Mayweather--a world champion at 130, 135, 140, 147 and 154 pounds--reestablished his dominance last May with a lopsided unanimous decision win over Robert Guerrero. After a year off, which included a two-month prison sentence that was part of a plea deal stemming from a domestic violence charge against an ex-girlfriend, Mayweather looked sharp, pot-shotting Guerrero around the ring while showcasing his trademark elusiveness.
But at 36, Mayweather is at a point where other great champions have experienced sudden, unforeseen declines. Consider that Joe Louis, Muhammad Ali and Larry Holmes were almost the exact same age as Mayweather when they suffered historic upset losses (to Ezzard Charles, Leon Spinks and Michael Spinks, respectively) that spurred their downfalls.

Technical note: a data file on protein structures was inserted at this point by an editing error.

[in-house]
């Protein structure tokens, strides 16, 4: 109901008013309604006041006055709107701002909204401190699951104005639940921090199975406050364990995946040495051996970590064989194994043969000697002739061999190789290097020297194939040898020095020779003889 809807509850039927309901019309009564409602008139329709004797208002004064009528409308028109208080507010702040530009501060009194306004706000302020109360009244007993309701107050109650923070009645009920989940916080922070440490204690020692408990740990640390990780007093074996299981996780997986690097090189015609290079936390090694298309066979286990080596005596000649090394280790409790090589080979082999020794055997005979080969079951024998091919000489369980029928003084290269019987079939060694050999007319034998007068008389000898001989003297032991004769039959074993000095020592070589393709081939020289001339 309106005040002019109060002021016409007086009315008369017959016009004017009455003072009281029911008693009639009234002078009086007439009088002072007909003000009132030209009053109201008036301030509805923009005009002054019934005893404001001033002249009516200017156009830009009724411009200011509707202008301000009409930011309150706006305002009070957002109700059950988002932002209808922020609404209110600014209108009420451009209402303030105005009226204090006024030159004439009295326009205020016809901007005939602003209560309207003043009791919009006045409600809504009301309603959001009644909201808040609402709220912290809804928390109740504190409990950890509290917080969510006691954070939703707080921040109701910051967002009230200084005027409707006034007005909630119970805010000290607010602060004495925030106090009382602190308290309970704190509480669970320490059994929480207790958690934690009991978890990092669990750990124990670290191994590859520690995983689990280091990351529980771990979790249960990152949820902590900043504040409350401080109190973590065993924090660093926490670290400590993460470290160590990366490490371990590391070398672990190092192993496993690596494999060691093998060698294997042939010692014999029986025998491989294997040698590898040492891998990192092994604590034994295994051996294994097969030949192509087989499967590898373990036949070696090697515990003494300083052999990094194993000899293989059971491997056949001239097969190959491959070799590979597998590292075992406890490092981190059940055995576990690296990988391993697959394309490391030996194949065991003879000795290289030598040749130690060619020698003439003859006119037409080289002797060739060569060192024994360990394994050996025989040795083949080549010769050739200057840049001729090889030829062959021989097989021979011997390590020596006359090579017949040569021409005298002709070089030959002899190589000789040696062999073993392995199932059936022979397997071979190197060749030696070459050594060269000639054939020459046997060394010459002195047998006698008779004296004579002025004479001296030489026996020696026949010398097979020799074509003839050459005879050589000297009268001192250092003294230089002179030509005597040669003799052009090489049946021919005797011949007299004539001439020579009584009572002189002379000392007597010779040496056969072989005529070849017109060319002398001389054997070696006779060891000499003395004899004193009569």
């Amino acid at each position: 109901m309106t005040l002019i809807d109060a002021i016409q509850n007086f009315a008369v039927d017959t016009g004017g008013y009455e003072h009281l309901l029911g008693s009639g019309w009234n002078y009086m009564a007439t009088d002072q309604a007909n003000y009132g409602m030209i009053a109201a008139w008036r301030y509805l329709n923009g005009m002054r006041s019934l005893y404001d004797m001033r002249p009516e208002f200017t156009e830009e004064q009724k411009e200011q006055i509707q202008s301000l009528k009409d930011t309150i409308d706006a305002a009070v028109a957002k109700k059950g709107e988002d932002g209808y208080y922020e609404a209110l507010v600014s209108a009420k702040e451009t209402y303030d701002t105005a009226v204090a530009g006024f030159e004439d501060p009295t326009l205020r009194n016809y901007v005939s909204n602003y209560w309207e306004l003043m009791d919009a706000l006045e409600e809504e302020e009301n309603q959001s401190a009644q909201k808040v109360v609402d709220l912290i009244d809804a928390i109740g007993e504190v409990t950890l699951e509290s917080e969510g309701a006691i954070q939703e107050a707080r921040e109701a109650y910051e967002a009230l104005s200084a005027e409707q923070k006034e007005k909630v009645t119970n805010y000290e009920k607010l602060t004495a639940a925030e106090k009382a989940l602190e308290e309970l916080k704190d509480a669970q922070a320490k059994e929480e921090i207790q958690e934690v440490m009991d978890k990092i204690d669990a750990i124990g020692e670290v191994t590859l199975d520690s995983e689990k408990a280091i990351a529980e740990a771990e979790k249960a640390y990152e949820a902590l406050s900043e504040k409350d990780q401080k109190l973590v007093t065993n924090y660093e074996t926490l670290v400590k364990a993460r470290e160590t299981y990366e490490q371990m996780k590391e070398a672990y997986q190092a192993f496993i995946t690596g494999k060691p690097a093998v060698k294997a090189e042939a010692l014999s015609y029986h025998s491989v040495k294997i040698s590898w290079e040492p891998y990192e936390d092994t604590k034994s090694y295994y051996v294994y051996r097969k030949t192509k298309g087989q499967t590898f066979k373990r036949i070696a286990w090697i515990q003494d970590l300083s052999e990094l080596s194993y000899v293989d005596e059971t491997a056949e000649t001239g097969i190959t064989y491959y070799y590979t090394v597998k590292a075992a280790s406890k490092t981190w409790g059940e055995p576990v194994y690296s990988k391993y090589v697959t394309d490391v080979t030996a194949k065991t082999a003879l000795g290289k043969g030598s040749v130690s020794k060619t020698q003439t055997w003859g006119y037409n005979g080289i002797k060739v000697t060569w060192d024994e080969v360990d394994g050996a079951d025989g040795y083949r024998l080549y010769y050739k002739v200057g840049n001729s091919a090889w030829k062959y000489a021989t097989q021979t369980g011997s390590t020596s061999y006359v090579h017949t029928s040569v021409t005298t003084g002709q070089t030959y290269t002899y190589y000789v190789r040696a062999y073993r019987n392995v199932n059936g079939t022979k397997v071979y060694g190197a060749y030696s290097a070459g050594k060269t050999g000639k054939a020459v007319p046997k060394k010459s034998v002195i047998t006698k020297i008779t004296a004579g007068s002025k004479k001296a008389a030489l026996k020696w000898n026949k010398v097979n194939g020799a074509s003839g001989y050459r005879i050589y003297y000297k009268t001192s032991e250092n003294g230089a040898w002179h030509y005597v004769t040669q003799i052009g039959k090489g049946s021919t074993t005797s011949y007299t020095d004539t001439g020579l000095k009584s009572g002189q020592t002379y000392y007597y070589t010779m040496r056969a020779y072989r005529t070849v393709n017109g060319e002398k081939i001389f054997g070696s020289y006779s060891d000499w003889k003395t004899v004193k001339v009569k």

With his boyish good looks and hard hitting style, Alvarez quickly emerged as arguably the biggest star in Mexico, with a growing number of fans in the southwestern United States. Though lacking amateur experience--he turned pro at 15--Alvarez is fundamentally solid with a powerful body attack. Since signing with Golden Boy Promotions in 2010, Alvarez has been brought along slowly, facing a steady diet of journeymen (Alfonso Gomez, Matthew Hatton, Jose Cotto) and faded former champions (Shane Mosley, Kermit Cintron, Carlos Baldomir). Recently, Alvarez has taken more control of his career. The decision to face Trout, who was coming off a win over Miguel Cotto, was one Alvarez made against the wishes of his promoter.
Still, there are lingering questions whether a win over Trout--a skilled but slow fighter who wins with a consistent jab--has prepared him to face a fighter of Mayweather’s caliber.